The quantity and ubiquity of tubers found at both Staosnaig in Scotland and Hekelingen in the Netherlands, are taken to indicate the intentional collection and heating of tubers for human consumption (Mason and Hather 2000; Bakels 1988). At both locations the remains were thought to be the discard of over charred tubers rather than in situ remains in roasting pits. At Staosnaig, both tubers and bulbils were identified together with huge quantities of hazelnut shells. The presence of tubers and bulbils at Staosnaig indicates that the Ranunculus ficaria plants were collected in the spring, when both vegetative storage organs would have been present on the plants, and prior to the dying of above ground tissue in summer. The occasional presence of distorted and poorly preserved tubers, suggests that fresh tubers were being charred and provides an additional seasonal marker for occupation at Staosnaig in spring when Lesser Celandine had both tubers and bulbils (Mason and Hather 2000). Collection of tubers could itself have assisted in the spread of Lesser Celandine since digging would have disturbed the ground, fragmented the tubers and encouraged more vegetative propagation (Bond, Davies and Turner 2007).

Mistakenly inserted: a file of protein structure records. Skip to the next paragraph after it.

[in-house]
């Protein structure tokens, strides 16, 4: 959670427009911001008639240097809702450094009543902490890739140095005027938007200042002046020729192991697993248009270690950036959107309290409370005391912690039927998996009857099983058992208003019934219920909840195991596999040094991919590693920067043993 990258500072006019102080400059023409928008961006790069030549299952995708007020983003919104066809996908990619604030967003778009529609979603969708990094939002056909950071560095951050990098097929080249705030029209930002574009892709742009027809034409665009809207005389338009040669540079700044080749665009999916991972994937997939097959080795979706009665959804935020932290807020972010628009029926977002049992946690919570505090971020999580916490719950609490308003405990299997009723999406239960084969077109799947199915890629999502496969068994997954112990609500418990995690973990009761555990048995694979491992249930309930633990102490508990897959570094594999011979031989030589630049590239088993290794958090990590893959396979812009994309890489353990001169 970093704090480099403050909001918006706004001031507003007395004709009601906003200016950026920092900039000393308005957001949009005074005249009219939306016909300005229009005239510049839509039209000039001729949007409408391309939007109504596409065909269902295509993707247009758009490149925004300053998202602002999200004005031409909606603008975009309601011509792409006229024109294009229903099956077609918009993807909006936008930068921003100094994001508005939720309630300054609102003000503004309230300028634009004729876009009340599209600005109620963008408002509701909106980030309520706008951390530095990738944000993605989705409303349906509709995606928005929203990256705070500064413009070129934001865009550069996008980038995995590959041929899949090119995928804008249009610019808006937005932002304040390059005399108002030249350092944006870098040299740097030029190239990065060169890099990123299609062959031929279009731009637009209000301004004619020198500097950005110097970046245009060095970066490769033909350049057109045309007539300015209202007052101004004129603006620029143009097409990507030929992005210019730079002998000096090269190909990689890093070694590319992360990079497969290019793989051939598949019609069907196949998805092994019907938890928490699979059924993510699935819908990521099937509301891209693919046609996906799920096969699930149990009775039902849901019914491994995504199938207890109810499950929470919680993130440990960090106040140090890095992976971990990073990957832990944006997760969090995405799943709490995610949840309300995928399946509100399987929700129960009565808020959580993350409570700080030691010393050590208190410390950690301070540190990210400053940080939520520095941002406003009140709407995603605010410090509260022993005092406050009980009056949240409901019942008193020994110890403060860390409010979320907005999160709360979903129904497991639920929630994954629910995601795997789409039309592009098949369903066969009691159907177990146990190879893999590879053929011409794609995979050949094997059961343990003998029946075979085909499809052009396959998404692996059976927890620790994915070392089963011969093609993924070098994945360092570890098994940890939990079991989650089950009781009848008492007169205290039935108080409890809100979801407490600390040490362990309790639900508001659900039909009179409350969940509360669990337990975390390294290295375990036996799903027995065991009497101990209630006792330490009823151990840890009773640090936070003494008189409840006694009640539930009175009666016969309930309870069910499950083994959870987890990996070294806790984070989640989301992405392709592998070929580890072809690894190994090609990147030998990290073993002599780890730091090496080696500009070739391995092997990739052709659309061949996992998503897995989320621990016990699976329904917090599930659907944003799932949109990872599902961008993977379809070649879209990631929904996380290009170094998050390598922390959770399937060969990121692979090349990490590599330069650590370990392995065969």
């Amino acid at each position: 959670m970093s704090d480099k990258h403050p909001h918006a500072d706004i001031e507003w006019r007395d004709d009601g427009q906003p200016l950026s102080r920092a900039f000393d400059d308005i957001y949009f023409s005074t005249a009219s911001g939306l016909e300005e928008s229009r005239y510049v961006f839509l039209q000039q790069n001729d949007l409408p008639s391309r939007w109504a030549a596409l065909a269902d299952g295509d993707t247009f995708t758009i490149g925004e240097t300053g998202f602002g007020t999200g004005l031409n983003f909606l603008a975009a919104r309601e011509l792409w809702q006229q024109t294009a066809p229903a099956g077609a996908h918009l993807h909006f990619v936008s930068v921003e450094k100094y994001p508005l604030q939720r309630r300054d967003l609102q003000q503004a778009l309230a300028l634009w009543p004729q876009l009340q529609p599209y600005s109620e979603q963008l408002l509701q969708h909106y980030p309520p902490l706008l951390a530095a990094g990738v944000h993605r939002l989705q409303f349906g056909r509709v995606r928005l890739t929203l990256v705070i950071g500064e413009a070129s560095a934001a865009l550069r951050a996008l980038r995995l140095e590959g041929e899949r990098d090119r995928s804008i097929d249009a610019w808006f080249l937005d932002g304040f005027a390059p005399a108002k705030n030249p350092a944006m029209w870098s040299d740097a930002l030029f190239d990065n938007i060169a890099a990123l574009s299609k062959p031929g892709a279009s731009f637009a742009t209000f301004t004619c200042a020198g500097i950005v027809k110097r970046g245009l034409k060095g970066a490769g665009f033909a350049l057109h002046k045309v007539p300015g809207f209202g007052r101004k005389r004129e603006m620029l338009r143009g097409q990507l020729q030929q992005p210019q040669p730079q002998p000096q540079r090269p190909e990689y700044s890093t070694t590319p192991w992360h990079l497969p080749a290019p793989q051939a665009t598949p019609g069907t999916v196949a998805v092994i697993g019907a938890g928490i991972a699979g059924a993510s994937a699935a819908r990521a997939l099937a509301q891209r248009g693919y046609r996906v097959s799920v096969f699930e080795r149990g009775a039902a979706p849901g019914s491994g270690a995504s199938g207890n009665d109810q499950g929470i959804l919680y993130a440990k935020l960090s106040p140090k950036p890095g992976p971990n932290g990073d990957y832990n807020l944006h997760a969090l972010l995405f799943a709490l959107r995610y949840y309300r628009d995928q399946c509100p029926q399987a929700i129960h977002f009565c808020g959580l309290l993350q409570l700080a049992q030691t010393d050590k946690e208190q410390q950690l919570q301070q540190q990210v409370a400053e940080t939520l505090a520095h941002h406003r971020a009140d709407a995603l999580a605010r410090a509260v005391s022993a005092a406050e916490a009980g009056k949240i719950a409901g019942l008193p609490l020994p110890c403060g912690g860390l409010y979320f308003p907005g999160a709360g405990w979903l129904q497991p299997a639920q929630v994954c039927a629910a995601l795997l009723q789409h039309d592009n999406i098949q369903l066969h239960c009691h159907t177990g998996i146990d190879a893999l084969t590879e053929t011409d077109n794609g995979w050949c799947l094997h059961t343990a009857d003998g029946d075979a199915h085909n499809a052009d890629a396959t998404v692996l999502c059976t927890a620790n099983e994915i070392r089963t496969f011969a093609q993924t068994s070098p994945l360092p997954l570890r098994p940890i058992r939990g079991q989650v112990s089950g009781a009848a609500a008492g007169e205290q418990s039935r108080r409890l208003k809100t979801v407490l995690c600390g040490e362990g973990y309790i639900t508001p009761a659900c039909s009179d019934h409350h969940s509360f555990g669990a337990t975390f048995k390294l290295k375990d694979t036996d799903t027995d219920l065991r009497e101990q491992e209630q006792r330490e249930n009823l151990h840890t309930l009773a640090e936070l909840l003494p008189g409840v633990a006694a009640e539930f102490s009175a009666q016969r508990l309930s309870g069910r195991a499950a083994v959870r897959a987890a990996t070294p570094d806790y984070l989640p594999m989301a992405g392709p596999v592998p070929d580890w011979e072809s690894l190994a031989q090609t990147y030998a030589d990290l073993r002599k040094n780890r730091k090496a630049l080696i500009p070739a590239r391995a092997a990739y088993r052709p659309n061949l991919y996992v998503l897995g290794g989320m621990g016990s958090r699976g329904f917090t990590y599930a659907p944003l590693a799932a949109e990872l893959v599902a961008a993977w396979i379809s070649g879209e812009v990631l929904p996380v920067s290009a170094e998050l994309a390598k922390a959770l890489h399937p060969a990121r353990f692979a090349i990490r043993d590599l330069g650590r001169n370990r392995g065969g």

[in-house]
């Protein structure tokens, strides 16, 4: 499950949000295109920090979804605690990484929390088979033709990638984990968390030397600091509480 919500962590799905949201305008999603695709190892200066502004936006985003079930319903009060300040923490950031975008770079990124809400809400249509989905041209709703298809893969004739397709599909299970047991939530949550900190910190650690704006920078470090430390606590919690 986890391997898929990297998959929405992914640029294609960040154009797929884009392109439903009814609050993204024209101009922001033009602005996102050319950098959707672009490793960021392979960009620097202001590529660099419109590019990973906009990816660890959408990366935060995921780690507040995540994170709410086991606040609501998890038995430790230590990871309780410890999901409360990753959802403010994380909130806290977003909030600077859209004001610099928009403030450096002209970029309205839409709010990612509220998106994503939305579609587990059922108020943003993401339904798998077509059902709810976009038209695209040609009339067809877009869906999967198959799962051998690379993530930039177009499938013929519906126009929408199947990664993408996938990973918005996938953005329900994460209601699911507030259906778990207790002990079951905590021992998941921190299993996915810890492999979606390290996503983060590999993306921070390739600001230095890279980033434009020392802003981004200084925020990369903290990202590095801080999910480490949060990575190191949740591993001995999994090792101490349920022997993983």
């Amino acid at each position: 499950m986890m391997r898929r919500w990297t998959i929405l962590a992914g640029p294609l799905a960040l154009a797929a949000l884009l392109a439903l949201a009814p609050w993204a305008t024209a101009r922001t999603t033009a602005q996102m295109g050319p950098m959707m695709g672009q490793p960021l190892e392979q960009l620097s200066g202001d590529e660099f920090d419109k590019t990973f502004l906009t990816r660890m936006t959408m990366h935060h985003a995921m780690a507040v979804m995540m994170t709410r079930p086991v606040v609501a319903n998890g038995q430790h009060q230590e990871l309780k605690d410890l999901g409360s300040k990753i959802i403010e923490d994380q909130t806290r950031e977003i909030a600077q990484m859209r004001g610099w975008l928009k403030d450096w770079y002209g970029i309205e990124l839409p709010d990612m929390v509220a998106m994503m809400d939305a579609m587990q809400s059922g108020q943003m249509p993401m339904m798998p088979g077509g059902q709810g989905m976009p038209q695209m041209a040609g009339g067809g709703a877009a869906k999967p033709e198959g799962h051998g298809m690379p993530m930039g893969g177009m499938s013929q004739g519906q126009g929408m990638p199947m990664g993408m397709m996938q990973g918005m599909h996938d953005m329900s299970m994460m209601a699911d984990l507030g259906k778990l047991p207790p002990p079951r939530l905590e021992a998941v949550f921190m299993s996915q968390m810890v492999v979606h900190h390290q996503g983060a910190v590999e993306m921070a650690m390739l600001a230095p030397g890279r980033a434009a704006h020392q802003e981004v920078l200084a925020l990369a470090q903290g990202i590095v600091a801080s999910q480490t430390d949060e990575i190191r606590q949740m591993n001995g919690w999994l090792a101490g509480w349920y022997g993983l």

Ranunculus ficaria collected Spring 2008 by Dr. J. Hodgson, Hathersage, UK. Scale 1cm. Photo C. Longford. SLR Digital.
Charred modern Ranunculus ficaria dried before being charred at 230oC for 3hours. Scale 2mm. Collected by Dr. J. Hodgson, Hathersage, UK Spring 2008. Photo C. Longford at low power magnification using a Leica Stereomicroscope OptioCamera.


  • Bakels, C. C. (1988) Hekelingen, a Neolithic site in the swamps of the Maas estuary, in: H. Küster (ed.), Der prähistorische Mensch und seine Umwelt, Festschrift U. Körber-Grohne zum 65. Geburtstag, Stuttgart (Forschungen und Berichte zur Vor- und Frühgeschichte in Baden-Württemberg 31), 155-161.
  • Bakels, C. C., and L. M. van Beurden. (2001). Archeobotanie. In Archeologie in de Betuweroute Hardinxveld-Giesendam Polderweg een mesolithisch jachtkamp in het rivierengebied (5500–5000 v. Chr.), ed. L. P. Louwe Kooijmans, pp. 325–78. Amersfoort.
  • Bond, W., Davies, G., and Turner, R. (2007) The biology and non-chemical control of Lesser Celandine (Ranunculus ficaria L.) HDRA. archived at
  • Engelmark, R. and K. Viklund (1988). Förhistorisk "popcorn". Populär Arkeologi 6/2, 11.
  • Halket, A. C. (1927) Observations on the Tubercules of Ranunculus ficaria, L. Annals of Botany 41 pp. 731 - 753.
  • Mason, S. and Hather, J. (2000). Parenchymatous plant remains. in S. Mithen (ed.) Hunter-gatherer landscape archaeology: The Southern Hebrides Mesolithic Project 1988-98. Vol 2: Archaeological fieldwork on Colonsay, computer modelling, experimental archaeology, and final interpretations. Cambridge (McDonald Institute for Archaeological Research) pp. 415-425.